Saturday, August 27, 2016
Editions of D&D and Why
AD&D 1st and 2nd Edition
I put them together because I love them both so much, but also because the core mechanics are interchangable. I also love them as my go-to for running games since the rules are easy to teach, and setting things up on the fly is fun and effortless thanks to the randomization tables. Most of all I love the feel and mood they give, enriched by real culture and history, which breaths life in and makes immersion natural and all at once wonderful.
D&D 3rd Edition
This is the one I was introduced to the hobby through and still hold the fondest memories of, but as for running it as a GM, it can get a tad overwhelming due to its complexity. But, because of how rules-heavy it is, it is my favorite to participate in as a player. The flexibility allows me to make a highly diverse range of characters.
D&D 4th Edition
There are plenty of folks whose blood pressure will climb into stage three hypertension at the mere mention of this one. I used to be annoyed with it too, and I remember trying to sell the core books that a friend had dumped on me for free. Nobody would touch them with a ten-foot pole, so they collected dust on my shelves for a week. Then, one day, I got ill and was extremely bored, so I picked up the monster manual to see if it had certain creatures. As I read it I fell in love with the fact that they had multiple kinds of each creature, detailed with all relative information, eliminating the need for book juggling. In short, it turned out to be the funnest tactical miniatures wargame I've ever played and now I have all the books (which I scored for dirt cheap thanks to all the sad little people who fell for the hate).
D&D 5th Edition
This one I'm not totally in love with; it has so much of the previous editions in it that it leaves me wanting to play one of them instead, but I admit this: had I been introduced to 5th edition first, I probably never would have wanted to even touch the other ones. Its organization and art are both smooth and satisfying, like a sip of perfectly aged Dr. Pepper with a squeeze of lemon.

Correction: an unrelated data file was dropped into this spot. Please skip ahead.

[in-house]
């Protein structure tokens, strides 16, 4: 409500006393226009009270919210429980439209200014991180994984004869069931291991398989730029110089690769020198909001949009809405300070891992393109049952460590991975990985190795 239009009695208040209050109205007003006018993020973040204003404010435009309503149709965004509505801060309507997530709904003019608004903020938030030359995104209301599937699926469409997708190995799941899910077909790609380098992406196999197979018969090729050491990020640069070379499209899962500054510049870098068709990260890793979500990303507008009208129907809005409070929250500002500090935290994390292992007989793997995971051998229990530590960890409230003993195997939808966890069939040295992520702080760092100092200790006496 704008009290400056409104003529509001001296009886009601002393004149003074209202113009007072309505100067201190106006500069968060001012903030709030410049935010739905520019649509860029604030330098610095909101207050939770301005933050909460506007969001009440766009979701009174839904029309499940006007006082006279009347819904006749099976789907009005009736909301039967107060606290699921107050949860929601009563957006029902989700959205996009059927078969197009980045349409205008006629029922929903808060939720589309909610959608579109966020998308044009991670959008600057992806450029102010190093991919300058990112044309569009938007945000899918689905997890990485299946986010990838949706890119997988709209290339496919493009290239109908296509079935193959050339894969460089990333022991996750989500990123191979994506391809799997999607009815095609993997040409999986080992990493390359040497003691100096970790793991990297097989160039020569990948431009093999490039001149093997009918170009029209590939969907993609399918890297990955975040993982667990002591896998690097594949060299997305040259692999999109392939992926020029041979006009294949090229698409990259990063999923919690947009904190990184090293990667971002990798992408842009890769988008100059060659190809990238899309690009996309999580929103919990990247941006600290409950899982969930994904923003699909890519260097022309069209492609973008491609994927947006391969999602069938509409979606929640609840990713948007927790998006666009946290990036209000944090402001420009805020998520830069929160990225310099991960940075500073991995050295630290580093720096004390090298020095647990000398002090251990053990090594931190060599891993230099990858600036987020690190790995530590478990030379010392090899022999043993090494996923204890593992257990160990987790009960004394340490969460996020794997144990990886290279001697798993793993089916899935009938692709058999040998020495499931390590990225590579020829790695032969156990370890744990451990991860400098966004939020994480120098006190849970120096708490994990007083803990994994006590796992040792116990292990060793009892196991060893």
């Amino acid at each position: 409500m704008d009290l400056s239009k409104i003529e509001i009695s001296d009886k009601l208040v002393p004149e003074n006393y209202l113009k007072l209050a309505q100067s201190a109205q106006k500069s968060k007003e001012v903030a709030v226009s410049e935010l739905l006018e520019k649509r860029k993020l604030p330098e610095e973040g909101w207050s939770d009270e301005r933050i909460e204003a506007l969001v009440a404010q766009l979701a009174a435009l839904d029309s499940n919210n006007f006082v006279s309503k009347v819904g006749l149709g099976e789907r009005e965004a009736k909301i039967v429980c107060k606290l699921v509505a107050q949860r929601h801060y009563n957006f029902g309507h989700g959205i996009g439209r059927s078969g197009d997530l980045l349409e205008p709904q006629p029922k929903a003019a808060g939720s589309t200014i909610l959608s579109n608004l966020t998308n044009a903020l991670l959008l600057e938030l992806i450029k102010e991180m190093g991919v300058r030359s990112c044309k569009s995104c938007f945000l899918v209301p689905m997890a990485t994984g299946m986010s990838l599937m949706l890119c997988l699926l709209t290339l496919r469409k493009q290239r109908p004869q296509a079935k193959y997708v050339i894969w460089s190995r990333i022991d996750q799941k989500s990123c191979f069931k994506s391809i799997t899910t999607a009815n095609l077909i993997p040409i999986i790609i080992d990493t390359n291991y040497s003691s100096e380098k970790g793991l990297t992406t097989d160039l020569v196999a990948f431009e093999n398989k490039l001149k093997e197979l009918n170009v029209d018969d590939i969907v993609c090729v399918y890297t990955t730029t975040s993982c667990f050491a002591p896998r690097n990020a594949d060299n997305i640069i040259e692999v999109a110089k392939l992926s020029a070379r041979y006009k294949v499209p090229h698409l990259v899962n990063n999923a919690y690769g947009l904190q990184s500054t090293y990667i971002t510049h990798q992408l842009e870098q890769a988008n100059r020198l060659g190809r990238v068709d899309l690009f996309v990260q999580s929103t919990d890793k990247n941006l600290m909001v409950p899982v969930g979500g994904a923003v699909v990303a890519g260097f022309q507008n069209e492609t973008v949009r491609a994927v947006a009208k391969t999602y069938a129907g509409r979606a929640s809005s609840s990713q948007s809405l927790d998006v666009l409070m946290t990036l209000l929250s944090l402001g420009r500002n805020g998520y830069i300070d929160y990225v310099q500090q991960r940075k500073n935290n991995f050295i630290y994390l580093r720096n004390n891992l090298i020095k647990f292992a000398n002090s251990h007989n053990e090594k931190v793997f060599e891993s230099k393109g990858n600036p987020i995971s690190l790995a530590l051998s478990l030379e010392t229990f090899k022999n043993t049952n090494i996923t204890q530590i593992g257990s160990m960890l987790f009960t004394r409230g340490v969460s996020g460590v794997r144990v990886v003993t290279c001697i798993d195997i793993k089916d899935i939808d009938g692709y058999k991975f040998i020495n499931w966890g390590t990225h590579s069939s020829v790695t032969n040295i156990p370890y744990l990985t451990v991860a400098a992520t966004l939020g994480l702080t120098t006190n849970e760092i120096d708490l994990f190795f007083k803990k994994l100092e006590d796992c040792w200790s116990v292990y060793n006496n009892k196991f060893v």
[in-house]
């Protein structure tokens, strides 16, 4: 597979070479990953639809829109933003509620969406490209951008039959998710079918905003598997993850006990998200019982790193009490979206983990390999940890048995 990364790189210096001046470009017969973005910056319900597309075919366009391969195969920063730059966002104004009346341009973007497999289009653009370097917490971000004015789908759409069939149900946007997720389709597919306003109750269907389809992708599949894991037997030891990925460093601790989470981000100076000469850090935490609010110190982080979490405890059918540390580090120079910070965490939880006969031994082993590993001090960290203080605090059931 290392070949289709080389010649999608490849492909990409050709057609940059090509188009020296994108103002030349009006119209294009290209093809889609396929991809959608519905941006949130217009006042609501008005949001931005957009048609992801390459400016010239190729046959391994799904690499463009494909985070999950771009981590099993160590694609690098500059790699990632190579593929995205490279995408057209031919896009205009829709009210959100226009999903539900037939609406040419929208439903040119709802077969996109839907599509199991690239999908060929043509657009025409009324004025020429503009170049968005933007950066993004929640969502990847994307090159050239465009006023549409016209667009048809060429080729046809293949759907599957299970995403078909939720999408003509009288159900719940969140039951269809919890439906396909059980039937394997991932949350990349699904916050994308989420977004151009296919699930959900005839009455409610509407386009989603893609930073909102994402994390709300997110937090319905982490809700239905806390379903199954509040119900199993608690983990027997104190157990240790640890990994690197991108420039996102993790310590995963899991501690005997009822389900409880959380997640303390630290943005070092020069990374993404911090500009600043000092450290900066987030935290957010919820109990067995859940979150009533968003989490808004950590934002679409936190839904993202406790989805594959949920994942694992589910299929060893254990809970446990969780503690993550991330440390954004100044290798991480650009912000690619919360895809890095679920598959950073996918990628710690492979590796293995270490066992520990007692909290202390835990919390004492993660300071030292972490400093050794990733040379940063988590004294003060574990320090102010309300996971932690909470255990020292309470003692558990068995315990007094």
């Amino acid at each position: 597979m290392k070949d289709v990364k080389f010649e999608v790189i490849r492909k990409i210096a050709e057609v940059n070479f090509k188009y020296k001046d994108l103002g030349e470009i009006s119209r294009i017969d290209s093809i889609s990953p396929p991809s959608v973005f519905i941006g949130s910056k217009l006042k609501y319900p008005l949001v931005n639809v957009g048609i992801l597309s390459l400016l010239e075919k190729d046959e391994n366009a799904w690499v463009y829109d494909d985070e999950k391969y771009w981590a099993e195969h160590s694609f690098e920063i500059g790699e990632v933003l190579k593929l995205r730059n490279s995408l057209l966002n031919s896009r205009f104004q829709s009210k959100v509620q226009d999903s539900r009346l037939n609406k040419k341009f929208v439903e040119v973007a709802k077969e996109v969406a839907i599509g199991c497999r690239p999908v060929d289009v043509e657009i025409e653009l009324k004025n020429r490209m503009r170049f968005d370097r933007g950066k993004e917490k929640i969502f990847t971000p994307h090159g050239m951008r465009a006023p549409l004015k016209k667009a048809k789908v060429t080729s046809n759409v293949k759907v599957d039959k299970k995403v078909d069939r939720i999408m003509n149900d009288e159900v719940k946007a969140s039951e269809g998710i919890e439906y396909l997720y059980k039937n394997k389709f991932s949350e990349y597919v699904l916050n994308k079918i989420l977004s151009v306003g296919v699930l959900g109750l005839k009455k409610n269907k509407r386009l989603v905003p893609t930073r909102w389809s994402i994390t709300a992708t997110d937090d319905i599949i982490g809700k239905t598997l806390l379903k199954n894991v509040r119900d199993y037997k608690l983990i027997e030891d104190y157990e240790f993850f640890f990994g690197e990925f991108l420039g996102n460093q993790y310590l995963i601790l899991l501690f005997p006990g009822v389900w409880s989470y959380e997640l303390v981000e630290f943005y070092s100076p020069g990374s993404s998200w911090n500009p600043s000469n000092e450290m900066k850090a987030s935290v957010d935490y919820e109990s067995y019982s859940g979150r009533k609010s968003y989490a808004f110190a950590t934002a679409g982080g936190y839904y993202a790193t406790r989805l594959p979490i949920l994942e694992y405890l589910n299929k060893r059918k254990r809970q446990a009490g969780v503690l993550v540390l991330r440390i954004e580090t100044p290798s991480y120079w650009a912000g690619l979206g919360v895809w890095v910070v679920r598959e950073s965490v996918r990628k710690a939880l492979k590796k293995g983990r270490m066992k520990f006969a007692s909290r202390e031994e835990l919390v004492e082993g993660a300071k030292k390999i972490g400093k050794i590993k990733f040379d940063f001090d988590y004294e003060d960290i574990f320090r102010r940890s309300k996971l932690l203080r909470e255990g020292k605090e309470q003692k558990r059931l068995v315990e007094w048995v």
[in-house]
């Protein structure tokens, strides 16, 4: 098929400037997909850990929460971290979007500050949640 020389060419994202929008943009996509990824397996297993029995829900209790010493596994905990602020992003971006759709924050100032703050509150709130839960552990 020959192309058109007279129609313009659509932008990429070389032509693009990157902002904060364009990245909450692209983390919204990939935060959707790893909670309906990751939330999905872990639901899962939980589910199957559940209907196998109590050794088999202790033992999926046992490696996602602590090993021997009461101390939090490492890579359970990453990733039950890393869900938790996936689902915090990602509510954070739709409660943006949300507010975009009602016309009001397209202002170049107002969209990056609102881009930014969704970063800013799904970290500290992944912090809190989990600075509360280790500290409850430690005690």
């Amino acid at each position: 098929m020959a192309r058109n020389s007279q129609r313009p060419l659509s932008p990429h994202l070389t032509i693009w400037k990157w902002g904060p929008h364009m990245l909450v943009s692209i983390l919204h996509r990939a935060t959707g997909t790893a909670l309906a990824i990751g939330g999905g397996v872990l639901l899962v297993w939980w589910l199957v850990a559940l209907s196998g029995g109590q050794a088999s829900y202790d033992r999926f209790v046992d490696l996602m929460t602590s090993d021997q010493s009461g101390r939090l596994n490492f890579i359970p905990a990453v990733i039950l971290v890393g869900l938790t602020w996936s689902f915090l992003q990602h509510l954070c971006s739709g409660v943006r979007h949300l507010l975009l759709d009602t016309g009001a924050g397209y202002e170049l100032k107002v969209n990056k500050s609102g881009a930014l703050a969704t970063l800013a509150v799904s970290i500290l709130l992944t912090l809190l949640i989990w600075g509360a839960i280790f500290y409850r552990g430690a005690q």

To be honest, it feels like a heavily house-ruled version of 3rd edition, only blanketed in Anime Porn. The system is functional, but for some reason every time I've played it, either the players were terrible or the GM was out of his/her ever-blessed mind. And I think I know why... The artwork represents everything wrong with modern fantasy art (the aforementioned anime porn), which D&D 5th edition almost single-handedly repaired. But even more than the art, the content is zanier than cartoon network on crystal meth. The core setting is like a spackled mishmash of everything imaginable, interspersed with juvenile humor and the most rudimentary understanding of culture, economics and social interactions. It's like Dungeons and Dragons was rewritten by a drug-addicted monkey with its fists filled with crayons and a mickey mouse hat glued to its head. In short, I hate it, and I'm tired of telling all the illiterate Pathfinder players on roll20 that my clearly detailed campaigns do not utilize Pathfinder.
(My GURPS Starship campaign: "Doy, can I bring in my level 12 witchdoctor blood mage?" "Not Pathfinder, not a fantasy campaign" "Um, could you run Pathfinder instead?" "...please leave."